It's Memorial Day weekend, time for the annual veteran's Ride for Freedom, and this year, our young narrator is riding with his grandpa, along with over a million other of the nation's veterans, all on their motorcycles. Grandpa is riding for friends Joe and Tom, lost in Vietnam, and his grandson is riding for his Uncle Zach, a pilot lost in a different war.
The weekend begins with camping out with all the veterans, and meeting the boy some of his grandpa's old friends:
Early next morning, everyone is up and ready to go, riding through the streets of Washington DC to honor all veterans and especially to bring awareness to people of those soldiers who are still MIA (Missing in Action) or POWs (Prisoners of War):
The Ride for Freedom ends at the Vietnam Veterans Memorial, also simply called the Wall, listing all the names of service members of the Armed Forces who fought and died in Vietnam, as well as those who are still considered to be MIA. After finding Uncle Zack's name on the wall, and making a rubbing of it, there are speeches and more memory sharing by vets:
As the day draws to a close, it is clear that the Ride for Freedom is an important experience between this grandpa and grandson drawing them closer together in a very meaningful experience:
There are all kinds of books available that can teach kids about Memorial Day and its significance and they are certainly important. But I believe Rolling Thunder is the first book that to be written depicting this special group of veterans.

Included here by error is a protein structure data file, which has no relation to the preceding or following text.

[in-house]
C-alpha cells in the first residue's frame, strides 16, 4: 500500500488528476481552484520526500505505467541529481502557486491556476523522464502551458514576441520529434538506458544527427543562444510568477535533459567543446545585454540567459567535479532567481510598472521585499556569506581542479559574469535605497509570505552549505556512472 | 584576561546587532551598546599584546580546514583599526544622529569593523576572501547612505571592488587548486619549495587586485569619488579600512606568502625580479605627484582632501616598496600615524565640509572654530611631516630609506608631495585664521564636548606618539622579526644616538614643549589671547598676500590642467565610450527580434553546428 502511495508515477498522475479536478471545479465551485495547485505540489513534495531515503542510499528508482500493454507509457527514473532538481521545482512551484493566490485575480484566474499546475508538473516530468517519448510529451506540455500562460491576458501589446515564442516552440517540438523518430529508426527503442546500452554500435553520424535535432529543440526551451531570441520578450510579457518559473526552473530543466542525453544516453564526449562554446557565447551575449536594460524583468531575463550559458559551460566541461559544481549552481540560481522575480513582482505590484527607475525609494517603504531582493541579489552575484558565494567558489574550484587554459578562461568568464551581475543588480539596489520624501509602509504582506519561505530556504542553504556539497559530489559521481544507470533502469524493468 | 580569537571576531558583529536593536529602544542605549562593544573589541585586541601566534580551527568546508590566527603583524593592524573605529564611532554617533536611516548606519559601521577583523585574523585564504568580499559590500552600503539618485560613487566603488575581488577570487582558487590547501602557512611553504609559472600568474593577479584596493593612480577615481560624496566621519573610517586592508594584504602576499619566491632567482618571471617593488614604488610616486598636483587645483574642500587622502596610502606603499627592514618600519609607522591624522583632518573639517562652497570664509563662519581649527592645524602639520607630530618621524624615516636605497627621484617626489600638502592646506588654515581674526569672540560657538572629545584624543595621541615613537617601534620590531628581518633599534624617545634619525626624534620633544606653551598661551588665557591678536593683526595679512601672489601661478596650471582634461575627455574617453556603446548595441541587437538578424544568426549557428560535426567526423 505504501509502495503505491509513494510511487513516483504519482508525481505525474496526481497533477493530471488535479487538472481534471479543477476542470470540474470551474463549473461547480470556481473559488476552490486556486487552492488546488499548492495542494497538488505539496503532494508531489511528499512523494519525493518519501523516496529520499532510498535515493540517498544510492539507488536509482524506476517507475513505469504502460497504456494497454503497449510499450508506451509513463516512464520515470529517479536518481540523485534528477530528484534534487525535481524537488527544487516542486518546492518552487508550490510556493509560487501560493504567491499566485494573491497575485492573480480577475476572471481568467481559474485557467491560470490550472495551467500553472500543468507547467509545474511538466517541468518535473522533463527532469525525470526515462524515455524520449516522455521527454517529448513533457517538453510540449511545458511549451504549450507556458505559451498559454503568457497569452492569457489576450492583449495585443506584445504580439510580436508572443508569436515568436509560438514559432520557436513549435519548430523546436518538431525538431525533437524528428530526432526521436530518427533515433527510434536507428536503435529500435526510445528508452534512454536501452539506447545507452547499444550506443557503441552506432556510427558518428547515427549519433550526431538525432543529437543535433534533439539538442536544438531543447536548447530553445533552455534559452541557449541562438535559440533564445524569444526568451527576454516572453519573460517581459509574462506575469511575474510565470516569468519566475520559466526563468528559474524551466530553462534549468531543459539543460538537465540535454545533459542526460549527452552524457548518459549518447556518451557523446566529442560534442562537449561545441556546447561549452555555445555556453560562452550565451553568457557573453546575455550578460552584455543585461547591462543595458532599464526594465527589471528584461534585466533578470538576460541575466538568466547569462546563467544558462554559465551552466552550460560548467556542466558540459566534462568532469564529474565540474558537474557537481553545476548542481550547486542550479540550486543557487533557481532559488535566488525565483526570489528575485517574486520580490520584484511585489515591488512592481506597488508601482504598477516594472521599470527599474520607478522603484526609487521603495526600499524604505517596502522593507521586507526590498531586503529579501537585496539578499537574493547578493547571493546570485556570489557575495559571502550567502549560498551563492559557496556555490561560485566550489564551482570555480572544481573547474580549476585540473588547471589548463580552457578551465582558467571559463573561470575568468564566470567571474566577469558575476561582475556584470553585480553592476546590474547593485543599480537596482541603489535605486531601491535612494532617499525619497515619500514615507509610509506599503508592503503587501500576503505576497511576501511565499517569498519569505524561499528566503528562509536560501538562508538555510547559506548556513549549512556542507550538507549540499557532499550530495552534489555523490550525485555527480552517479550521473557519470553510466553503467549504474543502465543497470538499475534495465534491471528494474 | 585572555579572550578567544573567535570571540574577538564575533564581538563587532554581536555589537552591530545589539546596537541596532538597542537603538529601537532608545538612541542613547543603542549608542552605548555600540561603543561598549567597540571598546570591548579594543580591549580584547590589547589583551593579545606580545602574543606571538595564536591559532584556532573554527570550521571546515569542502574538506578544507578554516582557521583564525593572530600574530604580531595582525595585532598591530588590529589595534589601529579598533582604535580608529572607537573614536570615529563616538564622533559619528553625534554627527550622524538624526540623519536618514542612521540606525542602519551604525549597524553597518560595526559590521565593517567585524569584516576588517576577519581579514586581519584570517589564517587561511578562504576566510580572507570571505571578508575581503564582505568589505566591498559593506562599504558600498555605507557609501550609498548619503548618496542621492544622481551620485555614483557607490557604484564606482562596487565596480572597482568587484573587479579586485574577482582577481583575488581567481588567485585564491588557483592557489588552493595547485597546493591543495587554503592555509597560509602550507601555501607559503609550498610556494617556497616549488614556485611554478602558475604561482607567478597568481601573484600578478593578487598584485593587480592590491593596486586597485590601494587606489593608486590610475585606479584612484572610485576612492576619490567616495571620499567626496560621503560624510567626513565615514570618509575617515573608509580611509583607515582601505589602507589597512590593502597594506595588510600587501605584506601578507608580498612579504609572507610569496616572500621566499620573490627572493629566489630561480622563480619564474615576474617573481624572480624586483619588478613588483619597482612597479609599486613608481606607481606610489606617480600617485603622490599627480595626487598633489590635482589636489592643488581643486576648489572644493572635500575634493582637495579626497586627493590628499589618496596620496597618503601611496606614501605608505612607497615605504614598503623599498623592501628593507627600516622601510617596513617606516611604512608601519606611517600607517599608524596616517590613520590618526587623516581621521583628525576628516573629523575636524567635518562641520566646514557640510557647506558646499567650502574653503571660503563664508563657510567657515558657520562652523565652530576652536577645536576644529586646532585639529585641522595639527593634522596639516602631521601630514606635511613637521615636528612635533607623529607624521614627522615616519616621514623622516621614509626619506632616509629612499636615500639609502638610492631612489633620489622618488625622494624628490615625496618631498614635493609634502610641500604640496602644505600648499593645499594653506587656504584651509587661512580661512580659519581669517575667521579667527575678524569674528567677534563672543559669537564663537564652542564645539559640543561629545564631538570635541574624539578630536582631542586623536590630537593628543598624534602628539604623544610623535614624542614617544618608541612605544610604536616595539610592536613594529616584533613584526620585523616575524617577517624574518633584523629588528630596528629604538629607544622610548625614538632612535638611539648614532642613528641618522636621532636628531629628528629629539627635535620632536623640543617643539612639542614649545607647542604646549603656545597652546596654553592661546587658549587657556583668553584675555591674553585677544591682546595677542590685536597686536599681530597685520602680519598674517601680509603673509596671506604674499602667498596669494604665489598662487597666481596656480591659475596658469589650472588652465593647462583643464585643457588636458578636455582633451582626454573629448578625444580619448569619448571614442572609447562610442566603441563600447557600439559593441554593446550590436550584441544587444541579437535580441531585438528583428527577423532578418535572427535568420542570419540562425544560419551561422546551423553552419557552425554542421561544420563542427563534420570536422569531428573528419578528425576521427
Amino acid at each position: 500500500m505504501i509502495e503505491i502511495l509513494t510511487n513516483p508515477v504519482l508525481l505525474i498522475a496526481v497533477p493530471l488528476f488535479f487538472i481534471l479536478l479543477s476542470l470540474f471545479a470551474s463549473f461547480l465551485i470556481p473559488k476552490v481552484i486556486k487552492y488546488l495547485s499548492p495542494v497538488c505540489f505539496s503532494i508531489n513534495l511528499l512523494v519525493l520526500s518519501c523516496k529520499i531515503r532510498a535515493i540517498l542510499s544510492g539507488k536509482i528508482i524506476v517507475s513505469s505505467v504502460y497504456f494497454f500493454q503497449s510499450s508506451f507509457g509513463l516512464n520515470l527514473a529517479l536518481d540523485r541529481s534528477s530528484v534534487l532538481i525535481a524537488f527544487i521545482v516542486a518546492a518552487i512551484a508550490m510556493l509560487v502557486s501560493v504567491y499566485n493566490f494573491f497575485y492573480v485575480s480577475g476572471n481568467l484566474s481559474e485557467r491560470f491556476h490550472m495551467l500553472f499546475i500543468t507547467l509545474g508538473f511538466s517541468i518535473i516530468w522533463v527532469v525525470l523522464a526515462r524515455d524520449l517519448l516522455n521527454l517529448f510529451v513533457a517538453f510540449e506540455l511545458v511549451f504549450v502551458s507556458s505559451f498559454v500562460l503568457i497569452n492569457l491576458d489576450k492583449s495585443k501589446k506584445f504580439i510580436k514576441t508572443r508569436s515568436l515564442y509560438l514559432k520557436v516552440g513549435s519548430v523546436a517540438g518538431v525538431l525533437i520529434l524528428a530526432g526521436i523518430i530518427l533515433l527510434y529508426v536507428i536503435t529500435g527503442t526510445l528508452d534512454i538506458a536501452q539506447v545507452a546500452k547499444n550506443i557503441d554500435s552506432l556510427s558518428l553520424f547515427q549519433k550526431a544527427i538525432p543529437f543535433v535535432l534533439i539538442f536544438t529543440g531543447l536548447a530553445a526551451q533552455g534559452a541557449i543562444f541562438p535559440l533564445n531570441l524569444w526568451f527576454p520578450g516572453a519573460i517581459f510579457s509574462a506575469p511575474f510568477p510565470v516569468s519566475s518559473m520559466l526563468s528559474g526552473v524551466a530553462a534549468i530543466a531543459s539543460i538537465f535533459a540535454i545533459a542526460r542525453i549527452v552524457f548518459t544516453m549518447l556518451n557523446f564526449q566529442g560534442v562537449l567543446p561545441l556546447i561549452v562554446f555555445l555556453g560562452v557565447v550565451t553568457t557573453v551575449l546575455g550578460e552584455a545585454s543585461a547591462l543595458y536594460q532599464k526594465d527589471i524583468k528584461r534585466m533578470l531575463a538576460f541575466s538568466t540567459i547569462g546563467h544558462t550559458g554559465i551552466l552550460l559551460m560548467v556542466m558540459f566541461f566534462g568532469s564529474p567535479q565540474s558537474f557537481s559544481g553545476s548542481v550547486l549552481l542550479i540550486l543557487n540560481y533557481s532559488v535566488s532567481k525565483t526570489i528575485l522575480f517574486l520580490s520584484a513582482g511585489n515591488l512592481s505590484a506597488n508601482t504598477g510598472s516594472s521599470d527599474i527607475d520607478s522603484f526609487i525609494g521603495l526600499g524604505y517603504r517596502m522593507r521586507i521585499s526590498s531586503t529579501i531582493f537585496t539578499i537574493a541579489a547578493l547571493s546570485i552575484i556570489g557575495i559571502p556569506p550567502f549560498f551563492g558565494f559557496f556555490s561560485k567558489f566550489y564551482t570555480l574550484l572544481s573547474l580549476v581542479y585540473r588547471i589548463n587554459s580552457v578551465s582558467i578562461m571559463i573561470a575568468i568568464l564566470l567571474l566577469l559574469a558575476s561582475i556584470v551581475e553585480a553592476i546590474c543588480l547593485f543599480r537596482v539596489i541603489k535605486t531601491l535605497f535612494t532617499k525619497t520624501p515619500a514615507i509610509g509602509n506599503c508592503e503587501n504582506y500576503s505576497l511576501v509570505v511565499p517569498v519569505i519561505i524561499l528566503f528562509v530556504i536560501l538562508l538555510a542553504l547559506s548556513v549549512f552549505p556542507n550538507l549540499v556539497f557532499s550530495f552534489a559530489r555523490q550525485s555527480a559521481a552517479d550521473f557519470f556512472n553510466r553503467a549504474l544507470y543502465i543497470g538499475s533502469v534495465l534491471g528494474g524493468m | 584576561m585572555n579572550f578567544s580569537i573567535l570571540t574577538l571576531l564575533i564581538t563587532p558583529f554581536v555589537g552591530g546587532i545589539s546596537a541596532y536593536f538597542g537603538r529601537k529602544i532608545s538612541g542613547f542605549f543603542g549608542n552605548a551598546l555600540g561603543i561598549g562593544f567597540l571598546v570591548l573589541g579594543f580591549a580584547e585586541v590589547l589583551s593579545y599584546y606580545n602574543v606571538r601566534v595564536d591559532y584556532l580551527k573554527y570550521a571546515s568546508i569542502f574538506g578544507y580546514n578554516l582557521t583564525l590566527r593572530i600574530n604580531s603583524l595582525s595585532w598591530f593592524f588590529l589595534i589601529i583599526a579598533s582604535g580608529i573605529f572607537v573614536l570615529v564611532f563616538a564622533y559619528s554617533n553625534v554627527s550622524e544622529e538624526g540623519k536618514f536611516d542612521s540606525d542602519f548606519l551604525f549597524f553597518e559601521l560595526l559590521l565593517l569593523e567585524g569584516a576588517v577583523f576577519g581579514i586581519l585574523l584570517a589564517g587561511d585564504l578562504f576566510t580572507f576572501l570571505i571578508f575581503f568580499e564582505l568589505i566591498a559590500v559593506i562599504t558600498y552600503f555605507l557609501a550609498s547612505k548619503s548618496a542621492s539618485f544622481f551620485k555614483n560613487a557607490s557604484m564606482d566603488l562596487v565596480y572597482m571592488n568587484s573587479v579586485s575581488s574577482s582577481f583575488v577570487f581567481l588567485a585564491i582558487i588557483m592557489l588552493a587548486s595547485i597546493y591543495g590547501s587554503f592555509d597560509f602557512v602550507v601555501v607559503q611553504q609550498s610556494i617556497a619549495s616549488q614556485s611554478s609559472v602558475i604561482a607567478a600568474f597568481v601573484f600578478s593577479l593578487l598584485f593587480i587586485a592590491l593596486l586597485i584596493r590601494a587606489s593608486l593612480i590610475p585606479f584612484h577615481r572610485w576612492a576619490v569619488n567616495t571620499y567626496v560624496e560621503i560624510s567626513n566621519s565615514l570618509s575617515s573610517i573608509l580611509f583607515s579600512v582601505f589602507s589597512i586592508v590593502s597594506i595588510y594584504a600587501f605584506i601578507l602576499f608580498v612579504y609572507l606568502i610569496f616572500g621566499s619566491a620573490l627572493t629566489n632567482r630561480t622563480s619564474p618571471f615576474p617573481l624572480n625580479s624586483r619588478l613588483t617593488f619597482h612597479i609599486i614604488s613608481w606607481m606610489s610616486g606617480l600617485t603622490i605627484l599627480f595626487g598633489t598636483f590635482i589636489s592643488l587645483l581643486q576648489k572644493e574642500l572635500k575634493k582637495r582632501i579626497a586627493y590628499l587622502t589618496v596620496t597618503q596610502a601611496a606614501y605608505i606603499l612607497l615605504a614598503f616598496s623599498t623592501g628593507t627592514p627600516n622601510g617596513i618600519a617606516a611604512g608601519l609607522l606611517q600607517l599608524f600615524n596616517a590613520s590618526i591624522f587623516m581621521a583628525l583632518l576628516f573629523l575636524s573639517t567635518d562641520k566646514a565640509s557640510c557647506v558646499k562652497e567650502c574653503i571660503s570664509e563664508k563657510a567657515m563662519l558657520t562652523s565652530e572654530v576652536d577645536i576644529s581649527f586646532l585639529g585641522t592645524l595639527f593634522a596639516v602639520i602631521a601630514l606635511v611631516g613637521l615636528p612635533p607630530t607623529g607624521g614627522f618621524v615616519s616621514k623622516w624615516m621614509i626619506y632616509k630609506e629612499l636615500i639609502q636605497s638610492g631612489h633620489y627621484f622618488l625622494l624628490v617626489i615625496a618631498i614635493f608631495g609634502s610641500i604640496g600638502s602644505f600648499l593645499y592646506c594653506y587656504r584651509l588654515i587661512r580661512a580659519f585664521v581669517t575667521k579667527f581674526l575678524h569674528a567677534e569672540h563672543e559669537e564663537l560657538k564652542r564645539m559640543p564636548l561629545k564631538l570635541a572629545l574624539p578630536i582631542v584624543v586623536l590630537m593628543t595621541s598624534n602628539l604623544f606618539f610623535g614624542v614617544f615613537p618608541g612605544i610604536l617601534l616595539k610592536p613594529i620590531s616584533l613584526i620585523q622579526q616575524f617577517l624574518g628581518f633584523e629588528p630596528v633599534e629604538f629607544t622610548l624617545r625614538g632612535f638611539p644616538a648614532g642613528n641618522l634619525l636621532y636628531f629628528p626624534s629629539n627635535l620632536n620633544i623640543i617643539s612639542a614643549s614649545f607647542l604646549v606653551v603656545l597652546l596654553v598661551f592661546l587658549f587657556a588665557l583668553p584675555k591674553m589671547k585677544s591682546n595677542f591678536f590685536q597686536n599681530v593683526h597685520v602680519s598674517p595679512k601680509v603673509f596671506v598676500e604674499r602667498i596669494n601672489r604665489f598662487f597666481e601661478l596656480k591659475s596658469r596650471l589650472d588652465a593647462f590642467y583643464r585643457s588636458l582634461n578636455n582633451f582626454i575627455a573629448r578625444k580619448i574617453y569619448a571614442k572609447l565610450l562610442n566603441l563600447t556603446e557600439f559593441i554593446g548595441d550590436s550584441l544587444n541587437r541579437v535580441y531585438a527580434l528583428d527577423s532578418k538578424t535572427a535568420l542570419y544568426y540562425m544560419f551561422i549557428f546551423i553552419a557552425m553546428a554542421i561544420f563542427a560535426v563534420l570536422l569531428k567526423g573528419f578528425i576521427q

Messner has written Rolling Thunder in a telegraph-style rhyme, allowing for a great deal of information to be packed into a few well chosen words and she has done it well. The mixture of clipped words and slightly longer sentences also carries the sound of a motorcycle are it revs and rides. At the same time. it is a poignant and emotionally charged narrative.
And Greg Ruth has chosen a palette of bright oranges, warm reddish-browns, khaki and olive greens for his realistic illustrations that manage to to reflect the mood and feeling of the book perfectly.
One Memorial Day weekend, we were going to the house in Rehoboth Beach, Delaware and while waiting for the Cape May-Lewes ferry, suddenly the car was surrounded by motorcycles. It didn't take long to realize it was part of Rolling Thunder. The ferry hadn't arrived yet, so we socialized with the bikers while we waited and waved goodbye when the ferry docked in Lewes. This year marks the 30th year Rolling Thunder has been riding into Washington DC to keep the memory of POWs and MIAs alive in the hope of bringing them home someday. It has expanded to included POWs and MIAs from all wars that the United States has fought in.
This book is recommended for readers age 5+
This book was purchased for my personal library